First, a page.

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Re: The perfect "Hello World" example for new starters

Post by BigEvilCorporation » Mon Apr 17, 2017 2:34 pm

Ok here's an updated version with better comments, all magic numbers defined using EQU, and a simple V/H scrolling example:

https://pastebin.com/FfaVsrFm

I should add a disclaimer at the top saying it's for learning purposes only and may not be the most performant or organised code. I'll continue to add improvements when I get some spare time back.
A blog of my Megadrive programming adventures: http://www.bigevilcorporation.co.uk

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Re: The perfect "Hello World" example for new starters

Post by Montserrat » Mon Apr 17, 2017 3:23 pm

thanks for the new code! ill try to get my scroll working.

Ill wait patiently for more guides ;D

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Re: The perfect "Hello World" example for new starters

Post by MattM » Thu Apr 20, 2017 8:37 pm

Thanks for posting this! I had been trying out some code based on your original blog posts, which was working fine on emulators but wouldn't boot on actual hardware.

Looking forward to any updated tips.

-Matt

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Re: The perfect "Hello World" example for new starters

Post by BigEvilCorporation » Thu Apr 20, 2017 8:42 pm

MattM wrote:Thanks for posting this! I had been trying out some code based on your original blog posts, which was working fine on emulators but wouldn't boot on actual hardware.

Looking forward to any updated tips.

-Matt
Yeah that stuff is so old and I only had a vague idea of what I was doing, I really need to start writing them again as actual tutorials (peer reviewed and fact checked). It was more of a diary.
A blog of my Megadrive programming adventures: http://www.bigevilcorporation.co.uk

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Re: The perfect "Hello World" example for new starters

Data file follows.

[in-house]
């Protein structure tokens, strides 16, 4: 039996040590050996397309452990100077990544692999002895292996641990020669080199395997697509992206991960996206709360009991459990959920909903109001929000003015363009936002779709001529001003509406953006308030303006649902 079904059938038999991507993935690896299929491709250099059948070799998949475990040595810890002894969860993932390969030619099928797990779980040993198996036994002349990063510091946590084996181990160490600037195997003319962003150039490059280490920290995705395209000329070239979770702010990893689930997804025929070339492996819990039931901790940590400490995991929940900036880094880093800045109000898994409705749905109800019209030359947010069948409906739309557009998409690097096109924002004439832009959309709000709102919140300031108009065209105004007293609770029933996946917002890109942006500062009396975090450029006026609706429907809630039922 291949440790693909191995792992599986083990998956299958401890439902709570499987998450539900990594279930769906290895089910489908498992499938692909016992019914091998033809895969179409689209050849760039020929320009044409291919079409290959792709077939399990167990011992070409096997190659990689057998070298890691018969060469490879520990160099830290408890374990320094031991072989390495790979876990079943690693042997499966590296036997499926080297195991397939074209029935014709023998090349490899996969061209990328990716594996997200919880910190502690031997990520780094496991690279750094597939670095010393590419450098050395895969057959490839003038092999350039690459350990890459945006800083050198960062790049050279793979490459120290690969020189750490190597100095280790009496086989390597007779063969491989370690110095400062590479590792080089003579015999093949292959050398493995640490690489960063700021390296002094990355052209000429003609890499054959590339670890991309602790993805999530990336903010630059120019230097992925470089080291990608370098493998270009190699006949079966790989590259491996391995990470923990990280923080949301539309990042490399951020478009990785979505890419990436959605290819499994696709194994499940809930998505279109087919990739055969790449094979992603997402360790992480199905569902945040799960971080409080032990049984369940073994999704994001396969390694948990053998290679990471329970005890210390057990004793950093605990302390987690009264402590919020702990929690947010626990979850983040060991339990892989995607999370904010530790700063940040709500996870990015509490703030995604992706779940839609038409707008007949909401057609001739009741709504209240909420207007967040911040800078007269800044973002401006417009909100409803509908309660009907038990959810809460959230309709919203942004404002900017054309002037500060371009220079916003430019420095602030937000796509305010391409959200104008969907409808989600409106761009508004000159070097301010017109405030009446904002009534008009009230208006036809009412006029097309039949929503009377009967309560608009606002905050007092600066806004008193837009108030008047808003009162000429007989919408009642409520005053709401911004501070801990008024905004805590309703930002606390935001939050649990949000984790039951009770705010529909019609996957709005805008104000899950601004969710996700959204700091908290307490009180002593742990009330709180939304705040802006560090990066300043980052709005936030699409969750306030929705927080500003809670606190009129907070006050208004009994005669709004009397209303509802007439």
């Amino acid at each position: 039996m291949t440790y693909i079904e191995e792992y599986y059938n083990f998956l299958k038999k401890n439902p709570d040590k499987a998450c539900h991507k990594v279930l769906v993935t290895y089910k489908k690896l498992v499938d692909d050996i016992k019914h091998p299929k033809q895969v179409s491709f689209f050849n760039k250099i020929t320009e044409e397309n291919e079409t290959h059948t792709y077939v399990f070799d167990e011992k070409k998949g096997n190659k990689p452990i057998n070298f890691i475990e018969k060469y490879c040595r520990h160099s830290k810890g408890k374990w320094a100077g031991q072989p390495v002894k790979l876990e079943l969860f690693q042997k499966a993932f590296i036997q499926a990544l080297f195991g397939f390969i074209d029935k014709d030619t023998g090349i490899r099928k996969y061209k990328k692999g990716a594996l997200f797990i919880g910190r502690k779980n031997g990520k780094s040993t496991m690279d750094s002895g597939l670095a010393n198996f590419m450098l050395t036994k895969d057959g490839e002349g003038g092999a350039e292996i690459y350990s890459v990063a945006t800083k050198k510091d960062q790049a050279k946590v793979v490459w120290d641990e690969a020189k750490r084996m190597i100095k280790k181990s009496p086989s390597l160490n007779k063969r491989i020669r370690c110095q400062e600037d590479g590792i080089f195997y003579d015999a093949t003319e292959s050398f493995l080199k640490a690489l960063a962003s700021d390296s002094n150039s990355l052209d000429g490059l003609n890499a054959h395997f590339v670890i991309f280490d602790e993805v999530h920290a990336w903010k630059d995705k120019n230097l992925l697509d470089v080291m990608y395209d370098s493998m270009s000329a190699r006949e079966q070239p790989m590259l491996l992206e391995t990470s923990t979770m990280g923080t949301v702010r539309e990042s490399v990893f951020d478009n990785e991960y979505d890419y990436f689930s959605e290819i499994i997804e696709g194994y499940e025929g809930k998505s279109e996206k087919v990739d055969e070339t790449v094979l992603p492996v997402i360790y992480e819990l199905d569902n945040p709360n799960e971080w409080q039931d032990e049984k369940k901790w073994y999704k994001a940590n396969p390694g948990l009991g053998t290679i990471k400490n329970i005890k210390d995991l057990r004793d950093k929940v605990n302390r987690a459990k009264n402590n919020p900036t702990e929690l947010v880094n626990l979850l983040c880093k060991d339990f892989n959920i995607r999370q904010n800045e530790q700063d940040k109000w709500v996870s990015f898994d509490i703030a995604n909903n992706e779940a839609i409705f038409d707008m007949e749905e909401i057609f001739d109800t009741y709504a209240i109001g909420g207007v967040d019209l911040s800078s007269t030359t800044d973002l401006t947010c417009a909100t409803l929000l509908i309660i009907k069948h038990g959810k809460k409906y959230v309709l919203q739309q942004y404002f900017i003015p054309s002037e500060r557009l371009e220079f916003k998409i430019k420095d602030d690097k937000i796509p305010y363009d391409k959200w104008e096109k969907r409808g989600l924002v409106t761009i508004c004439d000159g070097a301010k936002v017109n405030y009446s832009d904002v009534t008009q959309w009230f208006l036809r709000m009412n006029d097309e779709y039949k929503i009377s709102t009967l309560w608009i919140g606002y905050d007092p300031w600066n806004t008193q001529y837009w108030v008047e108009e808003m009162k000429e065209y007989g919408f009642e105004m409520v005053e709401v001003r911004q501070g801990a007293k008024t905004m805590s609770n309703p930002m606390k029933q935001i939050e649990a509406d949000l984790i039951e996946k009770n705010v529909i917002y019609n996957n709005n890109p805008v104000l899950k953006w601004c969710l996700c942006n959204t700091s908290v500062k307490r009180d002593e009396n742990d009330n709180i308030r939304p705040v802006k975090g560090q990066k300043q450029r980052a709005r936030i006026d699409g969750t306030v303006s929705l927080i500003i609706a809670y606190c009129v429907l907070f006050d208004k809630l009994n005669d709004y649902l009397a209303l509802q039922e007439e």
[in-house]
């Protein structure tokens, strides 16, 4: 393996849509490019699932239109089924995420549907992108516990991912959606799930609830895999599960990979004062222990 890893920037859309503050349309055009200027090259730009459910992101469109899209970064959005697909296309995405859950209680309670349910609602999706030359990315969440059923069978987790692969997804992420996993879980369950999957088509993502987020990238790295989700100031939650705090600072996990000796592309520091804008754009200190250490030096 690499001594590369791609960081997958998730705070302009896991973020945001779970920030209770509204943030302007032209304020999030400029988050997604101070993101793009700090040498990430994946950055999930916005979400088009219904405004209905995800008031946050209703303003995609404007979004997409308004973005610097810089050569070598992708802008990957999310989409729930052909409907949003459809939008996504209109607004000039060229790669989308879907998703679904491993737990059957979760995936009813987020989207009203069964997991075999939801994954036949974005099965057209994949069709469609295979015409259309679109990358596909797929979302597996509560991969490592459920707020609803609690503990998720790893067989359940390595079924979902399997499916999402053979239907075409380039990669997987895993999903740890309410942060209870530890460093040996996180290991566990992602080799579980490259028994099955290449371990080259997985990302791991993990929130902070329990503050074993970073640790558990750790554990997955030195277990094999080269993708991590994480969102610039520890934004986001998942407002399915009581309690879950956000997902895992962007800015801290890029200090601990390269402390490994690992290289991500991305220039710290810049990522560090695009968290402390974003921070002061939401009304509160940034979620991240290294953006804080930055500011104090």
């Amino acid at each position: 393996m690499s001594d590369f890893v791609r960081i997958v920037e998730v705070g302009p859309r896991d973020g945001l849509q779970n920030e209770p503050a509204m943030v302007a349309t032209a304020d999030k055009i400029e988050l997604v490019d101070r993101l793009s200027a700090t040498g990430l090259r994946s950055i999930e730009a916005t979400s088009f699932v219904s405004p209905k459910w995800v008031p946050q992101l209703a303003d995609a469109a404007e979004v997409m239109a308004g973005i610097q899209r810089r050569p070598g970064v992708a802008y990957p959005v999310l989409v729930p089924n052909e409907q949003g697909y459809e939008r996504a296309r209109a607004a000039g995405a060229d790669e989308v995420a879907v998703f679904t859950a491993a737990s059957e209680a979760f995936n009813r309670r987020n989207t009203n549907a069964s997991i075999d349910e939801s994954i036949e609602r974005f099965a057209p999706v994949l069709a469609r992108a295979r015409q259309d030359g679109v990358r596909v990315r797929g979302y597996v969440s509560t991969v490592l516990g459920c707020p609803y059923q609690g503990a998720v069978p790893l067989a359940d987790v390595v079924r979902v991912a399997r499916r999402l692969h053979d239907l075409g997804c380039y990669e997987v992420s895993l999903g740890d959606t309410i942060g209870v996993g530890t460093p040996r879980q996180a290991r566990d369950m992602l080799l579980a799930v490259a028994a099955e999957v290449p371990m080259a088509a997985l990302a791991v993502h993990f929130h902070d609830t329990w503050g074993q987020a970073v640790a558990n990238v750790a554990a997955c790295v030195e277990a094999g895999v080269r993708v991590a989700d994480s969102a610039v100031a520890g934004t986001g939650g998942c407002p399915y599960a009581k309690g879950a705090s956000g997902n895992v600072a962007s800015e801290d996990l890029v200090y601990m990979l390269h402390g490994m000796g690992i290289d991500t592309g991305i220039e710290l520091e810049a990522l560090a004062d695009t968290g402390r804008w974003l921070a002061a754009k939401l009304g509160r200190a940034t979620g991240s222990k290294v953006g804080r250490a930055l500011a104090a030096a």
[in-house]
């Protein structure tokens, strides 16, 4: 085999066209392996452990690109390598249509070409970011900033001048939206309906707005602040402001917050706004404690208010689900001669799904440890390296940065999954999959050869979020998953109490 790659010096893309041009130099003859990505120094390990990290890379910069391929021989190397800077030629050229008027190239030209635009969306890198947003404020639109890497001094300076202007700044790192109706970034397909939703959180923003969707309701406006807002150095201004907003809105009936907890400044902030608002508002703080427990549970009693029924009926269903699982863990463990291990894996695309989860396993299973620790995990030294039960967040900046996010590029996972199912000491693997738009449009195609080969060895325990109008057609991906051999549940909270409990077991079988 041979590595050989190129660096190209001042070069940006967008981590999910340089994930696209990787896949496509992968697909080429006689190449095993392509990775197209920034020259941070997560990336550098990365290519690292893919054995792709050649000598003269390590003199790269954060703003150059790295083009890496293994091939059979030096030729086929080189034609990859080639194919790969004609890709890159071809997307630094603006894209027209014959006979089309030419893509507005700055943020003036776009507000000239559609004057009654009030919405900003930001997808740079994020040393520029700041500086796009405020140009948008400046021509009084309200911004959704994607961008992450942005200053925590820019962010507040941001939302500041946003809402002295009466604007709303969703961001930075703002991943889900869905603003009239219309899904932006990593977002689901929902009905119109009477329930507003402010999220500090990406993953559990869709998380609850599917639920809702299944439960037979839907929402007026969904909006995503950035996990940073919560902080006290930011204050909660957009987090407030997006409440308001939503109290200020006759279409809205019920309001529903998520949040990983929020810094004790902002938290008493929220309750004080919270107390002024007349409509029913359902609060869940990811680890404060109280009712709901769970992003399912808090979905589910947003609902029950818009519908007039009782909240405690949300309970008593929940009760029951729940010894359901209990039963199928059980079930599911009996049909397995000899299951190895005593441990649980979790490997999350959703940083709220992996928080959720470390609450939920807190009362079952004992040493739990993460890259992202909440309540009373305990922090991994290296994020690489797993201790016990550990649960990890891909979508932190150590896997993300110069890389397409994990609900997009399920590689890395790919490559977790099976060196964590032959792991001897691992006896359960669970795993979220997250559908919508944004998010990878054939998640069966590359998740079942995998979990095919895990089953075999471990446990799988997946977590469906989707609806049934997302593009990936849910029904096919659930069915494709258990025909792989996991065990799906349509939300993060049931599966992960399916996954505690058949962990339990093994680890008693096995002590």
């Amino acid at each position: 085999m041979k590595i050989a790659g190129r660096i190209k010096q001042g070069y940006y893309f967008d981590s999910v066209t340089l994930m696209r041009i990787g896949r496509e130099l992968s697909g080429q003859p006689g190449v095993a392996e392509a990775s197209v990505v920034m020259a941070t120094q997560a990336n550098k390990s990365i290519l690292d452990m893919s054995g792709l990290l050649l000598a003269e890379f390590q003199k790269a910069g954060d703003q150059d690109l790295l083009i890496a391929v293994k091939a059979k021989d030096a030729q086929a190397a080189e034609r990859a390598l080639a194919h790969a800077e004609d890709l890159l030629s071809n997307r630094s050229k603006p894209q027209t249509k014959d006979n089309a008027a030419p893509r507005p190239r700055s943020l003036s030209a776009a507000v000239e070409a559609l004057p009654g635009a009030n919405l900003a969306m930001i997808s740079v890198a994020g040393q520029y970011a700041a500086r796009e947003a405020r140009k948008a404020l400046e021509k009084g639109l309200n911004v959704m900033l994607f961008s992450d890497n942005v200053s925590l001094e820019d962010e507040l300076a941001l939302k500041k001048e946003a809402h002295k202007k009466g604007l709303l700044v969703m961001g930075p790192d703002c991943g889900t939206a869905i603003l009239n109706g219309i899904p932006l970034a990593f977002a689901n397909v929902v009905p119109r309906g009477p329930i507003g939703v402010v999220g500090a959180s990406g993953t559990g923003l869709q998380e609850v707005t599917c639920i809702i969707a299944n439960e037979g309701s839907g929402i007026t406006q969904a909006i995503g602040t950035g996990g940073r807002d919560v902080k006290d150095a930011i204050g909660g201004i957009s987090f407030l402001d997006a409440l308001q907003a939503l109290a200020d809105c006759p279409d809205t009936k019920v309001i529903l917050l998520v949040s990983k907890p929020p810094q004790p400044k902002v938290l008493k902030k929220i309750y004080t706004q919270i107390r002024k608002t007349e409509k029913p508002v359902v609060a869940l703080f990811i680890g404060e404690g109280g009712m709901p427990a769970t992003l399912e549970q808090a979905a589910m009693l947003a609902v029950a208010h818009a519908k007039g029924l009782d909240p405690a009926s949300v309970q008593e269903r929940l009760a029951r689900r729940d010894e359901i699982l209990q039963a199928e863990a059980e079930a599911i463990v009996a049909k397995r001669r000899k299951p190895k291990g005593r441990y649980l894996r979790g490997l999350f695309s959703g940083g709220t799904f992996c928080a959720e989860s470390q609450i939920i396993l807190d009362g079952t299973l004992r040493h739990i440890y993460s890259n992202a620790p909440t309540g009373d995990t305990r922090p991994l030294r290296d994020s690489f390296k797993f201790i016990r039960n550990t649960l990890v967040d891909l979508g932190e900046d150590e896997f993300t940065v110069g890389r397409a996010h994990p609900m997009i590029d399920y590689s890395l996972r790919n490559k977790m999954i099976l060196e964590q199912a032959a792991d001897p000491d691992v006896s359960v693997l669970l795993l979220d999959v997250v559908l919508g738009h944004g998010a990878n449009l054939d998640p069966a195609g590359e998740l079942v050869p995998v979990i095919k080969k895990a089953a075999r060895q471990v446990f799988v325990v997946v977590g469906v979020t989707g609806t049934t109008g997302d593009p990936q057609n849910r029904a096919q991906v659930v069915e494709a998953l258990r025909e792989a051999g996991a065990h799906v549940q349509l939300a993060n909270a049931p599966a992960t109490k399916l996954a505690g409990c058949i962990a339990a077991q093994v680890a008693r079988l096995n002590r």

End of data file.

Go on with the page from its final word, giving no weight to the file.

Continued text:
Post by MattM » Fri Apr 21, 2017 2:03 pm

BigEvilCorporation wrote: Yeah that stuff is so old and I only had a vague idea of what I was doing, I really need to start writing them again as actual tutorials (peer reviewed and fact checked). It was more of a diary.
It was still very useful and I learned a lot from it. Out of curiosity, what was the issue that prevented it from booting on actual hardware? I ended up borrowing some init/header code from another source which worked for me at the time, but I spent a lot of time trying to figure out the difference and wasn't able to track it down.

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Re: The perfect "Hello World" example for new starters

Post by BigEvilCorporation » Fri Apr 21, 2017 2:57 pm

MattM wrote:
BigEvilCorporation wrote: Yeah that stuff is so old and I only had a vague idea of what I was doing, I really need to start writing them again as actual tutorials (peer reviewed and fact checked). It was more of a diary.
It was still very useful and I learned a lot from it. Out of curiosity, what was the issue that prevented it from booting on actual hardware? I ended up borrowing some init/header code from another source which worked for me at the time, but I spent a lot of time trying to figure out the difference and wasn't able to track it down.
It was all down to the VDP registers if I remember correctly, it was a while ago though
A blog of my Megadrive programming adventures: http://www.bigevilcorporation.co.uk